We are starting to use a new format on Napi.hu: with the help of podcasts supplemented with cameras, we are trying to find answers to current economic, financial, energy and business topics. For the first time, we set out to explain what happens to coal? Whether the decision to withdraw coal after 200 years of shared history is realistic.
It came as a big surprise that at the Glasgow Climate Summit, it wasn’t China, the US or India that was shamed, but Australia, which recently topped the energy news, producing the lowest carbon dioxide emissions in 30 years. Or that, despite attempts by the government to maneuver, the Canberra alliance has failed and the “monster,” the Yallorn power plant, with boilers to replace energy storage systems, will be shut down years ahead of schedule.
However, the biggest thing about the Climate Summit was the study of a think tank called Man (Embers). Foot: Australia’s per capita carbon emissions are almost double that of much-criticized China.
Napi.hu’s video audio broadcast, hosted by energy expert Atilla Holuda, will begin this year.
The discussion began with a focus on Australia, but soon the scope of the interpretation became global, and Attila Holuda also noted the links between energy and other coal uses. “Maybe we should try not to mess with ourselves sometimes,” the expert said, also noting that in many places today it is believed and claimed that coal can be run in power generation from moment to moment.
What will happen after AZ?
But where is the realistic target date in this case? Could European governments get excited when, from 2025 to 2030, most of them pledge to shut down coal-fired power plants? And is it true that if Australia stopped using coal, much of China, India, Japan and Asia would be in an even more difficult situation? These questions were also answered in the podcast video above.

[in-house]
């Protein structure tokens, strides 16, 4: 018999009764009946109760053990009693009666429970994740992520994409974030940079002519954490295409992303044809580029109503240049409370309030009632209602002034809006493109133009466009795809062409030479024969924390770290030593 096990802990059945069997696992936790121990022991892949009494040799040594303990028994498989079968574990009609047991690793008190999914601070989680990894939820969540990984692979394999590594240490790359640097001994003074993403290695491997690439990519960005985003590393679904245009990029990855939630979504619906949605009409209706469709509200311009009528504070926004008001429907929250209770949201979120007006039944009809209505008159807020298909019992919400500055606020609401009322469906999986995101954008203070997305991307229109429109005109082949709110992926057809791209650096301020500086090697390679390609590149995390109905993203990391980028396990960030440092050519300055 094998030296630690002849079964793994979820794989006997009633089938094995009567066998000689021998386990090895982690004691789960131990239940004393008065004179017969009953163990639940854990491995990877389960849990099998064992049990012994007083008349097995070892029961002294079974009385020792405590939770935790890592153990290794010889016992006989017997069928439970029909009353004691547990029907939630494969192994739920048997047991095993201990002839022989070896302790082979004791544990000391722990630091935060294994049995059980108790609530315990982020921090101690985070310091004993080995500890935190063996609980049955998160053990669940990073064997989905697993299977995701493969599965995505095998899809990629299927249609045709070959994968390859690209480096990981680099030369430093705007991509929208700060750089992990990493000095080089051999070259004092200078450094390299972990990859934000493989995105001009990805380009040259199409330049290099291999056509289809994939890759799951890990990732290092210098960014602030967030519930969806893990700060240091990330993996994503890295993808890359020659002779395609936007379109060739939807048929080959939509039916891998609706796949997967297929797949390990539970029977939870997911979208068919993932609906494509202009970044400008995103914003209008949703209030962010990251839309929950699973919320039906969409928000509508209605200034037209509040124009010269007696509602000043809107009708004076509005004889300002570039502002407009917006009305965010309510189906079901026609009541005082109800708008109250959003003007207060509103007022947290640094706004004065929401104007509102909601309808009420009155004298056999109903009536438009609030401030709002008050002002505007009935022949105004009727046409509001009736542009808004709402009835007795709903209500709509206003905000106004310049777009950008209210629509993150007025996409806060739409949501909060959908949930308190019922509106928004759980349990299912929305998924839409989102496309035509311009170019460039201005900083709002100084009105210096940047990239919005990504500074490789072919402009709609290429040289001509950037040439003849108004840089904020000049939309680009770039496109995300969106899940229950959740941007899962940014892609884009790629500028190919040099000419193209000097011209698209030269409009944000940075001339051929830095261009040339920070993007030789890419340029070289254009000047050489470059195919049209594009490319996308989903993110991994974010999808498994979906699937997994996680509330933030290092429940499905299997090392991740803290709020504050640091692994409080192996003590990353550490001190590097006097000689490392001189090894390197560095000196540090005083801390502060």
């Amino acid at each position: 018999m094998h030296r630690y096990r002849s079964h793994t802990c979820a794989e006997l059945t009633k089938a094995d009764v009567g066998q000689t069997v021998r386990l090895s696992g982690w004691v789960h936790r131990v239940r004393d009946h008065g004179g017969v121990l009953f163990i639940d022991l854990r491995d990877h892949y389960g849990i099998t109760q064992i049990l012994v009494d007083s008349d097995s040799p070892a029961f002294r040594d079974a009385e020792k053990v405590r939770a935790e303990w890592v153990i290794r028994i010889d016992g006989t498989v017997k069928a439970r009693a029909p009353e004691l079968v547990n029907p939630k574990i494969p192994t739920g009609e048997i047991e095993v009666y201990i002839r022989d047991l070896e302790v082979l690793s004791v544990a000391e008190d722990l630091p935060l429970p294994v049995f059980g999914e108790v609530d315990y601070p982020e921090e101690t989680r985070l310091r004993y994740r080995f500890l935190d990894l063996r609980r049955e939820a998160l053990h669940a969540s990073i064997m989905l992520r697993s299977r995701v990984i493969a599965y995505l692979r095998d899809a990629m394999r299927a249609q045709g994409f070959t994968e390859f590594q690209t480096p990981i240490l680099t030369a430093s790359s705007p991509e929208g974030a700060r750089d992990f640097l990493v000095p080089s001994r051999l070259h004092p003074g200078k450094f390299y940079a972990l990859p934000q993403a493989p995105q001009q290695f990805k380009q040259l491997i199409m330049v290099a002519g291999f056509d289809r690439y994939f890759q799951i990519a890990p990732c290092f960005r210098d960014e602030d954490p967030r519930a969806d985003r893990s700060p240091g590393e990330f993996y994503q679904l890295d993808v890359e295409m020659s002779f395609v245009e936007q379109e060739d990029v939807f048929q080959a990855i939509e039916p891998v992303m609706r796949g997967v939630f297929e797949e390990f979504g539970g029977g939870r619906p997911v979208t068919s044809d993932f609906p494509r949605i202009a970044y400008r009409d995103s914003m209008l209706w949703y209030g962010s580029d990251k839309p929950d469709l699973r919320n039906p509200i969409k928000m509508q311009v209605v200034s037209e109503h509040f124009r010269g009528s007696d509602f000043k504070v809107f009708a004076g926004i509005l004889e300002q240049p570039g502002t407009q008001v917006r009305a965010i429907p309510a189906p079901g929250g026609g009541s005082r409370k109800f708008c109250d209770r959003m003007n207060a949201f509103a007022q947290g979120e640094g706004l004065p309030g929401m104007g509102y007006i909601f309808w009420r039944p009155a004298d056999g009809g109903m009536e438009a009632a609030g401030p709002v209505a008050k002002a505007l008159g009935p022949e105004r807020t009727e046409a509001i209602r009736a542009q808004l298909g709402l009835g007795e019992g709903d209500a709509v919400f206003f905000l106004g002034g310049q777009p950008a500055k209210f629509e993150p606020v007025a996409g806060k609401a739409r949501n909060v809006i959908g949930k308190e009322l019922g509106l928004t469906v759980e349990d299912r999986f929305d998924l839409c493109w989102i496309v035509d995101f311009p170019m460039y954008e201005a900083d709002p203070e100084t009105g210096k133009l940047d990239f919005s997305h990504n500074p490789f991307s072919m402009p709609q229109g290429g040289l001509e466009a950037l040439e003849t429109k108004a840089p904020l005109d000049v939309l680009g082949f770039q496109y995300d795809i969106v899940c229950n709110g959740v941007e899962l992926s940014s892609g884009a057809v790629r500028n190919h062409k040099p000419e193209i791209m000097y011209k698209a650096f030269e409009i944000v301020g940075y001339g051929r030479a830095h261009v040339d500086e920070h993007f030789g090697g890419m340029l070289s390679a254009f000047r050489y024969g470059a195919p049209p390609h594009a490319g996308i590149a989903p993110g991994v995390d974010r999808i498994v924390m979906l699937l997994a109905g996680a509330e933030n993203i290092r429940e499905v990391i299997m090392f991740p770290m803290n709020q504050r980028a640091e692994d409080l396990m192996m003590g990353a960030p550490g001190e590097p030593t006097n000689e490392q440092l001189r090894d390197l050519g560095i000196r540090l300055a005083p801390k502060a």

At one point in the interview, when it came to the need for states and companies to offset climate change in exchange for carbon, the question was asked.: Can the system be changed without damage?
Attila Holuda’s response to this was that “we can never switch systems without injuries, and that may be the first lie we have to face, because this is not a win-win situation.” Where is behind clean coal technology? that itWhat is the benefit of coal other than burning?
According to the energy expert, this means not only the survival of coal, but also a much greater potential if coal finds a new place in the world. The advent of carbon fiber technology and activated carbon filters shows this trend.
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